First public hearing of the National Commission on Terrorist Attacks Upon the United States
Statement of Allison Vadhan to the
National Commission on Terrorist Attacks Upon the United States
March 31, 2003
My name is AV and I lost my very young 65 yr old mother, Kristin White Gould, on UA Fl 93, the plane that crashed in Shanksville, PA while passengers and crew tried to overcome the hijackers. I'd like to thank the Commission for inviting me to speak today. I've always had a strong inner faith and still believe that God doesn't give us what we can't handle. Being here today and your hearing my voice, in place of my mother's is a privelege.
My mother, a Cornell Graduate and Medical Journalist, preferred to spend her vacation time visiting ancient cities to learn about ancient civilizations. Before I knew she was flying that day, I had already witnessed the 2nd Tower explode into an orange fireball and saw with my own eyes the great black mushroom cloud rise above the New York sky line, not far from my home.
I'm sure most Americans today remember the sinking feeling when it was obvious that not only the WTC had come under a terrorist attack, but that there were other planes in trouble-- along with possible fires or explosions--in Washington. Then there was news about a plane down in Pennsylvania. This is a new war--we all felt it before the day was over.
By the Christmas holidays, we faced the anthrax attacks, the attempted bombing of the plane from Paris to Miami, but was averted to Boston by Richard Reid, the discovery of an American, John Walker LInd, who was captured as a Taliban rebel in Afghanastan. How many other plans were there? It felt like each day could be "The" day for another attack. Most of us would turn on the t.v. 1st thing in the morning to see if the world had changed while we were asleep. Finally, it seemed crystal clear to citizens as well as governments, that the U.S. is a prized target for Al Qaeda. And this could quite possibly happen again and again and again--whether they hit or miss.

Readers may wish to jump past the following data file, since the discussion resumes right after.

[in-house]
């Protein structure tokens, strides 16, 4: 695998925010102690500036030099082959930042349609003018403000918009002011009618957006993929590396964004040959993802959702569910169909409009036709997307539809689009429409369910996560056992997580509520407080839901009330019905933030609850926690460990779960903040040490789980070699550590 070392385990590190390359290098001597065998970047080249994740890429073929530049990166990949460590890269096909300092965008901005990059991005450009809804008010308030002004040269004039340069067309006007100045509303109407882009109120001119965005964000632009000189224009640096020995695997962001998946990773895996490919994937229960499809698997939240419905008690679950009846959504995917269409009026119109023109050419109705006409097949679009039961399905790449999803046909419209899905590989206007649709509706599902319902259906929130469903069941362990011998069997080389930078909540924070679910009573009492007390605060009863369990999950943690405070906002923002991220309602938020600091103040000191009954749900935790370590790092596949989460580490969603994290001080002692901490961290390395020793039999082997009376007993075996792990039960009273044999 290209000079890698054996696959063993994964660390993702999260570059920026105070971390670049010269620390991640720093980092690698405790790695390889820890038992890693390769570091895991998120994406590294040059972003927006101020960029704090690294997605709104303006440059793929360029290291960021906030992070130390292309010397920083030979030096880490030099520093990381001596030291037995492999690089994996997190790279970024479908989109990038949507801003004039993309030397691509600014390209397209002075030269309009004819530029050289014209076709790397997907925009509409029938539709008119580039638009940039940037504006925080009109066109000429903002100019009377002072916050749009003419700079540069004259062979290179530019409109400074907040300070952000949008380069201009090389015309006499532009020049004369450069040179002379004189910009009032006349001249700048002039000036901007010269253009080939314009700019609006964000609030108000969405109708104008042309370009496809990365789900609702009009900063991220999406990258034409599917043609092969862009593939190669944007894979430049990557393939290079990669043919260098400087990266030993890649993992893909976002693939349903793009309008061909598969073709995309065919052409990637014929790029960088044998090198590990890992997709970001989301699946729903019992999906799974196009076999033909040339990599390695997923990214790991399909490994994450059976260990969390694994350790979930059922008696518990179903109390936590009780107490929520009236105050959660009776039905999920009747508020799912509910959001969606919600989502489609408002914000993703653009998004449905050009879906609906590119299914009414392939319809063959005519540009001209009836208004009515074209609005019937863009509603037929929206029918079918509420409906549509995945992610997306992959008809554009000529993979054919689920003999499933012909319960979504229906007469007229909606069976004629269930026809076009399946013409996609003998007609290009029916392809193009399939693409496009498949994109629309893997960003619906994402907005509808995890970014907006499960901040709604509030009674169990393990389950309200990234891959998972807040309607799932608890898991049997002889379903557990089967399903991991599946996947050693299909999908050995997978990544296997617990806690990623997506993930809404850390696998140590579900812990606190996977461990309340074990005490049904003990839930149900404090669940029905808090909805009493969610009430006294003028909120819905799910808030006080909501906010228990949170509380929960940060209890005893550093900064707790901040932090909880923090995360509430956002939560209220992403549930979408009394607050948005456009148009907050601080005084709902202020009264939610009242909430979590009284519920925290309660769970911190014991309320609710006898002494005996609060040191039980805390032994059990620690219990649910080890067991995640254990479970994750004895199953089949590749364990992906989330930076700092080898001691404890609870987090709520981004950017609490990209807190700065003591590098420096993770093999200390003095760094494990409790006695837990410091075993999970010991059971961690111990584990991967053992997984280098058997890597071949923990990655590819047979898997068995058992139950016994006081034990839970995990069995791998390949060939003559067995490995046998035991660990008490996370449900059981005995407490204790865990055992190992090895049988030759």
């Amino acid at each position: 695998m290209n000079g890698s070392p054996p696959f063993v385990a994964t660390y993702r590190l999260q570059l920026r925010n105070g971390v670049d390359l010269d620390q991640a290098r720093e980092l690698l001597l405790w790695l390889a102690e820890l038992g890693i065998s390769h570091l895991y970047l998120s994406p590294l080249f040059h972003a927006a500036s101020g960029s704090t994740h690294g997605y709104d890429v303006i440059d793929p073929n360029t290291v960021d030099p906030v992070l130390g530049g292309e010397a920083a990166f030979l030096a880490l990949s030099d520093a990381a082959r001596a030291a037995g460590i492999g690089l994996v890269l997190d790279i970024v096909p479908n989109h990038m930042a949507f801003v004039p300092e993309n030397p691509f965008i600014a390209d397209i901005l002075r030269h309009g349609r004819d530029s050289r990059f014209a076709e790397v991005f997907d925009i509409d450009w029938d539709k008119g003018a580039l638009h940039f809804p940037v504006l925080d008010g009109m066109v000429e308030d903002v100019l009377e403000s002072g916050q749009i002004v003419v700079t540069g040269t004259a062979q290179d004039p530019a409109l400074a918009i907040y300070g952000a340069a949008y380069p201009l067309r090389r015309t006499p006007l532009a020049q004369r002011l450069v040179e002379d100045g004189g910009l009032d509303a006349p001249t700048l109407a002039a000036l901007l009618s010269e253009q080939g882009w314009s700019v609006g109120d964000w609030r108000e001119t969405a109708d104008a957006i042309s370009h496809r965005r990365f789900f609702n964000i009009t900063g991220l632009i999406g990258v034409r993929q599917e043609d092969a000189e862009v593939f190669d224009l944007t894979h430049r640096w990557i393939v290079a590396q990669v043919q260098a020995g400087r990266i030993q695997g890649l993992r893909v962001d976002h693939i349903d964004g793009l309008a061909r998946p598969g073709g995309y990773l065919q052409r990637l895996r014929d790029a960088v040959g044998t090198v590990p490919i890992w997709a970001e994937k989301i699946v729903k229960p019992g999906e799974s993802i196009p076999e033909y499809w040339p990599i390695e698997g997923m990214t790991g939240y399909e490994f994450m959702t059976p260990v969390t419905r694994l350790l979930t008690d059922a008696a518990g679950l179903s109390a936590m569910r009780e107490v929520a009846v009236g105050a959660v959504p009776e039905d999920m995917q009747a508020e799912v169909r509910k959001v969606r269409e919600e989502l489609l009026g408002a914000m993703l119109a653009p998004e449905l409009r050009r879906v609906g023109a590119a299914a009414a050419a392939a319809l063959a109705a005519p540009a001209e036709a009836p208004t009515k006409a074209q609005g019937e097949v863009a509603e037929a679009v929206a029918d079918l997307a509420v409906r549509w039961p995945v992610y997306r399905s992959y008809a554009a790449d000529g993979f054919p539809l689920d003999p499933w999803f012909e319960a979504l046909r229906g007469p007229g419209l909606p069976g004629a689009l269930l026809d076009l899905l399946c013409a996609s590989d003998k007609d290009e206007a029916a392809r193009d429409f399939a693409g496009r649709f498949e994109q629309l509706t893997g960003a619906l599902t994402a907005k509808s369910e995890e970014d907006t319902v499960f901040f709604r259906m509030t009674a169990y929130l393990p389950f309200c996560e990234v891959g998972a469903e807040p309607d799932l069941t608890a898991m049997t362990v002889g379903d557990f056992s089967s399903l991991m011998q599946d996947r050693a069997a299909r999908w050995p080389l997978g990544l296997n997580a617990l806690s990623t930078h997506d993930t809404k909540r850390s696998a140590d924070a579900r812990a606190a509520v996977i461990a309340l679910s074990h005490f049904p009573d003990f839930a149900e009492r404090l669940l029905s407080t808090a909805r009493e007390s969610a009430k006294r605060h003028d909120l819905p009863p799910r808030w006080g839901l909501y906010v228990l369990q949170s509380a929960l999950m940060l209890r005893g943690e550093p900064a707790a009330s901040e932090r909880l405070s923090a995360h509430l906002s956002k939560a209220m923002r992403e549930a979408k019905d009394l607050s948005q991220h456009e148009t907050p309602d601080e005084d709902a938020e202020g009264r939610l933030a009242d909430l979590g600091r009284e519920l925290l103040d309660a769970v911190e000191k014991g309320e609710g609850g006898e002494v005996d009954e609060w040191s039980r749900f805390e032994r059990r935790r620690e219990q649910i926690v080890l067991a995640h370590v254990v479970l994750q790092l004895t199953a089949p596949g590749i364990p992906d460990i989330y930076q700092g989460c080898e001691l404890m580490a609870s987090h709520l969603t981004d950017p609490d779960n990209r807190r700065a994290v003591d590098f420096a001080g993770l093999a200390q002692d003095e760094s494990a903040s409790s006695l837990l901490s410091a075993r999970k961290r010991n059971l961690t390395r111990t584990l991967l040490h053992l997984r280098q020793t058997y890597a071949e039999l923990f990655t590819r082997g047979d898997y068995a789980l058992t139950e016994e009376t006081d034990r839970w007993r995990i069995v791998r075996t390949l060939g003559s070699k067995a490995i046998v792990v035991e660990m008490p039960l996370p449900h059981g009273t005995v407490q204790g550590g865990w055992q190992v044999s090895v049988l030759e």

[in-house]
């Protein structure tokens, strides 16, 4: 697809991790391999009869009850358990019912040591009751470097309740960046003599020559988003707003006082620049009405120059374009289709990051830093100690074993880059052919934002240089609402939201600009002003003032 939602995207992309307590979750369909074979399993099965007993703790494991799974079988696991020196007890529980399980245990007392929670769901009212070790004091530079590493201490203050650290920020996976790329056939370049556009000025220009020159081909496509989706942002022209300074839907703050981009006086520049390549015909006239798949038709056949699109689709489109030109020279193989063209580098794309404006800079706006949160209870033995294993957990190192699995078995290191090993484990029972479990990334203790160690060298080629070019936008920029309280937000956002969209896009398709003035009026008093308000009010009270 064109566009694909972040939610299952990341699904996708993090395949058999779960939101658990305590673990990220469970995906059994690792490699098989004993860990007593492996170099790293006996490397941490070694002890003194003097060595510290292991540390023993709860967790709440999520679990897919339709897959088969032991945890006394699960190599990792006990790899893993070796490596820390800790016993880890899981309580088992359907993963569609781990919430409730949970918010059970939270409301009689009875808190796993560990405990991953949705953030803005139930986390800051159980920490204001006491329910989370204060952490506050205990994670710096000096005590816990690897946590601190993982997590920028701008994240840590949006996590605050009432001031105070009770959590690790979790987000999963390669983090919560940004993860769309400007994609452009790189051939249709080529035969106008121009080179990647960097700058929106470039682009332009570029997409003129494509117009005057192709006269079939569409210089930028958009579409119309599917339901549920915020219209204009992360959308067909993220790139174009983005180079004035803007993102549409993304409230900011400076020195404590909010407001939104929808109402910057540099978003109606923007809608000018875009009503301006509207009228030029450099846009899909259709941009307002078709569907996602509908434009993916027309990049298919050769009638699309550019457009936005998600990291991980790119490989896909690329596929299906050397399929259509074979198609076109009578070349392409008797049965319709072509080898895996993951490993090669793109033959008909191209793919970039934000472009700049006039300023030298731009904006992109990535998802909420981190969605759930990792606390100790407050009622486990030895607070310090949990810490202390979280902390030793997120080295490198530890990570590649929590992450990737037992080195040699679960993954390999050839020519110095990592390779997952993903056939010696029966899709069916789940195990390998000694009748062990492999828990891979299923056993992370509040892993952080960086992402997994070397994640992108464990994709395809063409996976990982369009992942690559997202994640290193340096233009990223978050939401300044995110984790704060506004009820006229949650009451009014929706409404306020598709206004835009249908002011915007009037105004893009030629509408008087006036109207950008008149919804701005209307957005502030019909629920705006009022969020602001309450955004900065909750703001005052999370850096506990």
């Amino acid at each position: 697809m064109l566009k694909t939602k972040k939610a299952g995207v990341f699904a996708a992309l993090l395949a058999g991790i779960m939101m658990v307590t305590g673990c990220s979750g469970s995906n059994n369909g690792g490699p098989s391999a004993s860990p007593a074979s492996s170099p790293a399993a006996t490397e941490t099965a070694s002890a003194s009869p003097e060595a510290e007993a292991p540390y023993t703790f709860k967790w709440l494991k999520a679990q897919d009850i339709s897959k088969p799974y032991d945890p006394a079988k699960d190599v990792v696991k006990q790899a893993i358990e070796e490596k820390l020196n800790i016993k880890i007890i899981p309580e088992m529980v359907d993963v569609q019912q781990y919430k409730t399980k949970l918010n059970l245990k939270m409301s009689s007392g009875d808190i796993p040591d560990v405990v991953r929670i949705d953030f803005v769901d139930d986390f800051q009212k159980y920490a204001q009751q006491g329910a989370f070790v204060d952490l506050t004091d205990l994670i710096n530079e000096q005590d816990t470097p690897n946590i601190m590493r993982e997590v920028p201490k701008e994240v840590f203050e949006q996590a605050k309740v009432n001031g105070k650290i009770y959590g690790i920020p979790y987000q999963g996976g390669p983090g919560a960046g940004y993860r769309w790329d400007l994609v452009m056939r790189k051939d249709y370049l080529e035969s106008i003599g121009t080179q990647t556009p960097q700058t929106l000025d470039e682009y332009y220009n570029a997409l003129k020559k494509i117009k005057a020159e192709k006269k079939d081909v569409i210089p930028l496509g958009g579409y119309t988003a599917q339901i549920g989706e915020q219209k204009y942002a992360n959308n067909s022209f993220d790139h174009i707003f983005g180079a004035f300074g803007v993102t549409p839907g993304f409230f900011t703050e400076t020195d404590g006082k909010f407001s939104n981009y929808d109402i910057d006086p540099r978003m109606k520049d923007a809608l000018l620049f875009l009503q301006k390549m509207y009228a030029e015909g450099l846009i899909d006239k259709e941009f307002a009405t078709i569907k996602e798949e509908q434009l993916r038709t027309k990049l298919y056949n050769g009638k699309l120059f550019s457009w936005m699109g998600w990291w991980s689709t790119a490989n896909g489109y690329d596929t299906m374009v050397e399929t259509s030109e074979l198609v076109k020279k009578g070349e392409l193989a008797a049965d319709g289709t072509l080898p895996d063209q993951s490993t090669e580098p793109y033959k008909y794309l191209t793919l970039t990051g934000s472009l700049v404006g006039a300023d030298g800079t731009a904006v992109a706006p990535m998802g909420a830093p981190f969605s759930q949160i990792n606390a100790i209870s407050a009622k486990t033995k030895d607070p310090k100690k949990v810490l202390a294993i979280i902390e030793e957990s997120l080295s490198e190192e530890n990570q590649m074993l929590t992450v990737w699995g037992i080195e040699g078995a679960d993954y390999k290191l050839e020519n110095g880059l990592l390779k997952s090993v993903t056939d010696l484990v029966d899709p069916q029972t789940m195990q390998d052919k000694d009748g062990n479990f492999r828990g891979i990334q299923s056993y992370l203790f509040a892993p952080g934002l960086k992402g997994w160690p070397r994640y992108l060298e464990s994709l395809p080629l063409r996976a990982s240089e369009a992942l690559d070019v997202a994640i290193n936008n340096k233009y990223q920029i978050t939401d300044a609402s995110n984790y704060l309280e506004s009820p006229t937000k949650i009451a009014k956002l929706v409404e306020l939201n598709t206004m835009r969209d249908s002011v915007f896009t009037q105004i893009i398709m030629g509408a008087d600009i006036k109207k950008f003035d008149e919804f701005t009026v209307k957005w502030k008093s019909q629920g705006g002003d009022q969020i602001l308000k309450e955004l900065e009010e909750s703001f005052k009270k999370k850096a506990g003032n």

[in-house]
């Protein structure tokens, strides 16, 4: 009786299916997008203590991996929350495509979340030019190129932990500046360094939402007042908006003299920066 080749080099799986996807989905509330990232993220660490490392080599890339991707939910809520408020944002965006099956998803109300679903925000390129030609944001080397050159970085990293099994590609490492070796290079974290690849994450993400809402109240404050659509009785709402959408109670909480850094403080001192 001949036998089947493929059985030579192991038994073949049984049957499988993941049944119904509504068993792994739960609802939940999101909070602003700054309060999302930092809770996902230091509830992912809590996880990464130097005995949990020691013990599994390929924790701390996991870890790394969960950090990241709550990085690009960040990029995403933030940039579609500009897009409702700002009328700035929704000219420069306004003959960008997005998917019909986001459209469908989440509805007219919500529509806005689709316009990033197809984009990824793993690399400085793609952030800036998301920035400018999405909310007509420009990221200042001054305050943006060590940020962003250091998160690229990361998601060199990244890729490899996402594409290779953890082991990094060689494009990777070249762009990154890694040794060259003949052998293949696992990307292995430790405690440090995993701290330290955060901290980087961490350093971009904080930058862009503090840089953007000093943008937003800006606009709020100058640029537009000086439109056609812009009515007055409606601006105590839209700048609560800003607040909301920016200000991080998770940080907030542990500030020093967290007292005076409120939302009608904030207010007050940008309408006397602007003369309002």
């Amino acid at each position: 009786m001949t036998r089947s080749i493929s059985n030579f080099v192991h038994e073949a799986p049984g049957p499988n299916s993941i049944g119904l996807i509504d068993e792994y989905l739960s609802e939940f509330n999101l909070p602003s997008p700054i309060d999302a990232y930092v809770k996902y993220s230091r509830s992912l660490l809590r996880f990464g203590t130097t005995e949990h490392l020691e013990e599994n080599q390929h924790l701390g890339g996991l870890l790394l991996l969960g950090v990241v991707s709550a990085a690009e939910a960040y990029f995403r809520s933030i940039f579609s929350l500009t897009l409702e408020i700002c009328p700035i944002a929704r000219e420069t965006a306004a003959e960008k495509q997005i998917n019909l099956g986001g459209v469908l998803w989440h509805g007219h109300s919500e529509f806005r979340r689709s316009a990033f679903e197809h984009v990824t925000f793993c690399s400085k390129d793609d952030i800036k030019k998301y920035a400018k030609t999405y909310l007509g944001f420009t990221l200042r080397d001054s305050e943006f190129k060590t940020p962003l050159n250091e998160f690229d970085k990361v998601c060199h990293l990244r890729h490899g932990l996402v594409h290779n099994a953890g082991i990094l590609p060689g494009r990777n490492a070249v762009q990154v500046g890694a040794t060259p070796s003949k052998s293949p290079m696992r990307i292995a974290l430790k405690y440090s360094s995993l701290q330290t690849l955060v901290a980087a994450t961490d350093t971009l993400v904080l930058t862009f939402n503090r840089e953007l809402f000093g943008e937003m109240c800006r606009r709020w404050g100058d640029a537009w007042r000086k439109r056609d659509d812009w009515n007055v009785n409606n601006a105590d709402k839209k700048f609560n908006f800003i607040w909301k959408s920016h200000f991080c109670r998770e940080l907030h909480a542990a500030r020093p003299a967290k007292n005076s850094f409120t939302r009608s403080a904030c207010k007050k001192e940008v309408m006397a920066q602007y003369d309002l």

I am concerned not only about my own three children and if the U.S. will be as strong as it has been in the 20th century. But I am also concerned about what is already being taught to children in Mujahadeen schools this year, last year, five years ago.
Six days after my mother was killed, our family traveled to Shanksville, PA for memorial services for the families of flight 93. I went by myself back to my hotel room for some quiet time. When I turned on the t.v., a reporter in Pakistan was interviewing 8 and 10 year old boys at a school. Their computers' screen savers bounced pictures of Osama Bin Laden. We've discovered that there is another generation being trained and raised to become terrorists when they grow up.
I can tell you that "forgetting" and "trying to move on" is a survival mechanism which is part of human nature. The pain of trying to envision what my mother experienced on that plane is so great that it's only normal to try to think about something else. But trying to forget is an indulgence for any American who saw what we saw.